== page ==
In their planning statement the developer asserts that “mature trees within the Royal Botanic Gardens World Heritage Site at Kew will prevent the amended proposals from being seen.” And “the uppermost parts of the development will be visible from the top of the Grade I listed Pagoda in Kew Gardens.” The picture above shows the view towards the site from the top of the Pagoda. The development will be clearly visible in this panorama as a clustered mass behind and to the left of the Towers. Three of the buildings in the development are equivalent in height to the Towers and so it is apparent that significantly more than just the uppermost parts will in fact be visible. Furthermore, many of the mature trees that the developer expects to block the view from Kew Gardens will lose their leaves over winter. We therefore disagree with the developer’s opinion that the visitor experience and significance of the Royal Botanic Gardens would be unaltered.
While not a locally designated view, the vista from Manor Circus to the greenery of Richmond Park is important and incorporates the spire of St. Mathias church on the horizon as a reference. This view will be blocked due to the height of the development.
Many of the objections raised by LBRUT to the original development are unaddressed by the developer’s amended proposals and have been made worse. In particular we highlight the following comments made by professional planning officers relating to height and mass: (paragraph numbers refer to the LBRUT officer’s report provided to the Planning Committee):
107. The site is not located within an area identified for tall or taller buildings and, overall, it is considered that the scheme fails to demonstrate a thorough understanding of the character and built form context of the immediate area, which the site forms a part.
108. The proposed height across the site is significantly taller than the predominant building height in the area. In particular, the 9 storey buildings in the centre of the site are wholly excessive in height, which will be dominant, overwhelming, unrelenting and visually intrusive, and will result in a looming impression, in particular from Manor Grove, Manor Road, Trinity Road and Dee Road. Nor is it deemed the townscape appraisal and visual assessments provide design justification to warrant such height. [The height as amended is increased to 10 storeys with plant on the roof]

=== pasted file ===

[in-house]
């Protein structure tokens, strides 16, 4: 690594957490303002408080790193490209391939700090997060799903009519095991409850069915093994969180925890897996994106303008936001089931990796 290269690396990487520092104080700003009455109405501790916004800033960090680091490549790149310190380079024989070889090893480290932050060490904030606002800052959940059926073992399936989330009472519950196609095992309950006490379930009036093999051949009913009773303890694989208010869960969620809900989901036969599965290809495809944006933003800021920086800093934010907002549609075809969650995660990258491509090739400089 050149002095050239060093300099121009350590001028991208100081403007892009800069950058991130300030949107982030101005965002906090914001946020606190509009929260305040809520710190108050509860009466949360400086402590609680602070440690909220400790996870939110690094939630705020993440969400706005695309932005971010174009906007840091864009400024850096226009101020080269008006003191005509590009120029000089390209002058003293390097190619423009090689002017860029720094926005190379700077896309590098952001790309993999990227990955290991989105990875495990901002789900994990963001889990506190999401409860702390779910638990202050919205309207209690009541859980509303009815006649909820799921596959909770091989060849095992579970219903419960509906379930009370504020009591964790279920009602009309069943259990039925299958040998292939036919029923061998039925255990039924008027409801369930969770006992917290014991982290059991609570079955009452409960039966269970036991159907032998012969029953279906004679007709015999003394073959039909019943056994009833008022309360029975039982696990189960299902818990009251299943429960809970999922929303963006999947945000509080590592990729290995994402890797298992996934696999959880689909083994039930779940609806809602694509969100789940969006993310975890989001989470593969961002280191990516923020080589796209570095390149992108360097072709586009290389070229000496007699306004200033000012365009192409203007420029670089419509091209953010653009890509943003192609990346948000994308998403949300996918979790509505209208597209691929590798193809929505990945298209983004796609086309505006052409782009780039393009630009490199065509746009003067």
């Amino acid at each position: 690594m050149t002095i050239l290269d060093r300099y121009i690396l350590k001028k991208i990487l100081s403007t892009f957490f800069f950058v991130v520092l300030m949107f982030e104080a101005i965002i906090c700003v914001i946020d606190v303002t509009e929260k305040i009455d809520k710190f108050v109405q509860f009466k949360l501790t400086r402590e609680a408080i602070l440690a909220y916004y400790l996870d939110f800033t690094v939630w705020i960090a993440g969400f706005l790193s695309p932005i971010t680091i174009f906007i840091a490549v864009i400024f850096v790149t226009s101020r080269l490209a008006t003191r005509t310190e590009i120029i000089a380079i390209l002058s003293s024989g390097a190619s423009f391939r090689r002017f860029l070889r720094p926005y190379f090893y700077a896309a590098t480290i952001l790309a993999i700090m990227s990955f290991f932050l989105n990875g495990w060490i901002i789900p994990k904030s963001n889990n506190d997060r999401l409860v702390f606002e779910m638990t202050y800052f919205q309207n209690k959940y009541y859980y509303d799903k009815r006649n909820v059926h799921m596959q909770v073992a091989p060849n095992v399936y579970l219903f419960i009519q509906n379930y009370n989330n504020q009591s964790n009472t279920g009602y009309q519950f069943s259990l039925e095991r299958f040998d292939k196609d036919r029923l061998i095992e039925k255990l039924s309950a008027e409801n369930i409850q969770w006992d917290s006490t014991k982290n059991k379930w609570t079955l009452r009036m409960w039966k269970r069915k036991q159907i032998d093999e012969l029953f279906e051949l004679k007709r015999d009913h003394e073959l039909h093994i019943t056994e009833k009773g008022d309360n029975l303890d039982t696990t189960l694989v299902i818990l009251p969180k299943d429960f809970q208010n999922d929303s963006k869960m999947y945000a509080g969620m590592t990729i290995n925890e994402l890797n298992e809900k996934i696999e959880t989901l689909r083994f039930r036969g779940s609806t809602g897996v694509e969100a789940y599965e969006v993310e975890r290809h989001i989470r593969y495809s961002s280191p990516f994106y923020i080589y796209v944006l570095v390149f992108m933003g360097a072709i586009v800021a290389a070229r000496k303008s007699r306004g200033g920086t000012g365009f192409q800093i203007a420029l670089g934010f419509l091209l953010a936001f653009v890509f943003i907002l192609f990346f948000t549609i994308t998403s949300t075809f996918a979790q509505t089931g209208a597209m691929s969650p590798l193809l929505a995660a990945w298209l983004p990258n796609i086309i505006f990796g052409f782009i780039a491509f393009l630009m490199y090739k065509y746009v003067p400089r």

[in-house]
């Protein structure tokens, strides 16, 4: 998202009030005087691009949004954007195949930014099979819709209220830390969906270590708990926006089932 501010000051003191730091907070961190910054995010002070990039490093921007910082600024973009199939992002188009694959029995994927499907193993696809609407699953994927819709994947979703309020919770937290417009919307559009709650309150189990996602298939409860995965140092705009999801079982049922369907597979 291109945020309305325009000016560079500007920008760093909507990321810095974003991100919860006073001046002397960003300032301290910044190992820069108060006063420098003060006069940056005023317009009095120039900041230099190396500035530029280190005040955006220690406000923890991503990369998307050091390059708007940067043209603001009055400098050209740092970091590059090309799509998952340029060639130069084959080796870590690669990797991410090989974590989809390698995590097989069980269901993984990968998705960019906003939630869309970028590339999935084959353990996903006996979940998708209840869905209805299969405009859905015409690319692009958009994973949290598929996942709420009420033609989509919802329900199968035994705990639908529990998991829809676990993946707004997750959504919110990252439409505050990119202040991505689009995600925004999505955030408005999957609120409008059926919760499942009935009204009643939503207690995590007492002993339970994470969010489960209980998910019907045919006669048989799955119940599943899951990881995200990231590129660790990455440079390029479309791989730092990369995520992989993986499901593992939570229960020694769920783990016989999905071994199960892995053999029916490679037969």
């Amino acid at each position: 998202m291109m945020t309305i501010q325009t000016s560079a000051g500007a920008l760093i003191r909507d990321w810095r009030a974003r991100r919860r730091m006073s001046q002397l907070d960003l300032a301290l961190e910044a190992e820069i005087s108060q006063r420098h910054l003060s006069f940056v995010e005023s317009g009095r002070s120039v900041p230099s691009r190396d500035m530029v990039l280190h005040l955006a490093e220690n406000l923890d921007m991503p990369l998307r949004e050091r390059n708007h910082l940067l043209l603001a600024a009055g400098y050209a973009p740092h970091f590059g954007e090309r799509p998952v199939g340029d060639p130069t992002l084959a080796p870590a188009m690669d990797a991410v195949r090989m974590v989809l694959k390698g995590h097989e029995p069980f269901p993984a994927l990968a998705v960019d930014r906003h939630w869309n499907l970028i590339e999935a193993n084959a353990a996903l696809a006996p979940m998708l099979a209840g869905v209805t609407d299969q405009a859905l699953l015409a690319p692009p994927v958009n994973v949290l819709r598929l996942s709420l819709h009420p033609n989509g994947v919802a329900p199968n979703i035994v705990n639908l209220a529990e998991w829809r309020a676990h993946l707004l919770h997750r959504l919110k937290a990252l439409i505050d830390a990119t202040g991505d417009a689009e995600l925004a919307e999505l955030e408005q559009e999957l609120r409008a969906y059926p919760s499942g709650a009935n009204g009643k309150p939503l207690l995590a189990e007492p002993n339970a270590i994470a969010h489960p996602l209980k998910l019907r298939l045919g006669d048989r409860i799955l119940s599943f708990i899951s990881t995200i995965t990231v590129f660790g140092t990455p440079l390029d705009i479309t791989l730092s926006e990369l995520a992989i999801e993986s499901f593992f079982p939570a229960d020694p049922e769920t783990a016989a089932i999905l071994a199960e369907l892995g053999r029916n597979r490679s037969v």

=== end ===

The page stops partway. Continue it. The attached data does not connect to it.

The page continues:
115. The site is within close proximity to designated (Sheendale Road Conservation Area) and non-designated (BTMs on Manor Road, Trinity Road) heritage assets and the height, scale, mass and uniform design of the development would result in an imposing presence and a harmful visual impact on these heritage assets, ultimately resulting in harm to their setting in conflict with the NPPF and LP 3, LP 4 of the Local Plan.
158. The applicant’s Planning Statement identifies the need to protect neighbourhood amenity but does not adequately address considerations regarding the visual impact on surrounding properties. These concerns were expressed to the applicant throughout the course of this application and earlier pre-application process. The applicant has elected not to modify the proposal.
The officer’s conclusion in paragraph 158 rather reflects the developer’s disdain for the local planning process and for affected local residents. The developer has instead made clear from an early stage that they have preferred to work with GLA officers knowing that the plans would ultimately be subject to Mayoral approval. The GLA’s written advice to the developer to build taller in contravention of local policies is suggestive of Mayoral pre-determination for a political aim which would be an abuse of process.
DAY LIGHT / SUNLIGHT
The developer dismisses much of the Daylight/Sunlight impact on surrounding buildings (especially those to the north) because they consider the local VSC component to be atypical for an “urban setting” due to the underdeveloped nature of the site. This disregards the actual situation as experienced by residents and also the fact that it is a suburban site and should be treated as such.
Of great concern to existing residents is that the increased heights and addition of Block E will cause even greater harm especially to nearby properties in the area known as the “Trinity Triangle” to the northwest of the site. The developer’s own reports show their amended development proposals would reduce the proportion of windows in surrounding properties that comply with strict BRE Guidelines (VSC loss of under 20%) from 84% to 79%. Furthermore, residents’ analysis of these reports has highlighted that windows in some affected properties have been excluded – which understates the impact.
The amended proposals remain in conflict with the NPPF, the New London Plan and numerous policies in LBRUT’s Local Plan.
Paper based Mayoral affordable housing targets are being used to justify the site’s overdevelopment with unsustainable repercussions for the community. The affordable housing contribution does not include enough social rent housing and that should not overrule NPPF expectations for sustainable developments that are subject to proper scrutiny and comply with adopted planning rules.
We request that the Secretary of State issue an urgent holding notice to the Mayor concerning these amended proposals while he considers whether, or not, they should be called in for further scrutiny. We will of course provide further assistance and evidence as required.